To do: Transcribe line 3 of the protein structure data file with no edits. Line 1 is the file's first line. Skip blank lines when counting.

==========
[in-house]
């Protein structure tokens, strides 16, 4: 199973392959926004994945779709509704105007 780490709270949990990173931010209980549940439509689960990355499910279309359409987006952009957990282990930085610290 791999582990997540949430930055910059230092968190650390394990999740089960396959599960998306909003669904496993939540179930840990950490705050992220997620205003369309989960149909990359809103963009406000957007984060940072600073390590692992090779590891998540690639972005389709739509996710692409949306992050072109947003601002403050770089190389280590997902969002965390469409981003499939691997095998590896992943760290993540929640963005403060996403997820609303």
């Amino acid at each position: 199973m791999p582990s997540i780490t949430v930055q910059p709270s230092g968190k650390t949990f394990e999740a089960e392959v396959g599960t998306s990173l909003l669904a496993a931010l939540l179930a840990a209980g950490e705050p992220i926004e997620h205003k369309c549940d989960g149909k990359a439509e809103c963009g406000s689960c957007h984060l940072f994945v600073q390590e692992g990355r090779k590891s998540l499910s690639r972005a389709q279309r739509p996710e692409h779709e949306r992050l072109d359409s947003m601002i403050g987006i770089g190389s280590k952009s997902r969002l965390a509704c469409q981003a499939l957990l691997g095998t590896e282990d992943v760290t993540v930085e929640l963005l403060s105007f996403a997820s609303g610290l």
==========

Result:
């Amino acid at each position: 199973m791999p582990s997540i780490t949430v930055q910059p709270s230092g968190k650390t949990f394990e999740a089960e392959v396959g599960t998306s990173l909003l669904a496993a931010l939540l179930a840990a209980g950490e705050p992220i926004e997620h205003k369309c549940d989960g149909k990359a439509e809103c963009g406000s689960c957007h984060l940072f994945v600073q390590e692992g990355r090779k590891s998540l499910s690639r972005a389709q279309r739509p996710e692409h779709e949306r992050l072109d359409s947003m601002i403050g987006i770089g190389s280590k952009s997902r969002l965390a509704c469409q981003a499939l957990l691997g095998t590896e282990d992943v760290t993540v930085e929640l963005l403060s105007f996403a997820s609303g610290l």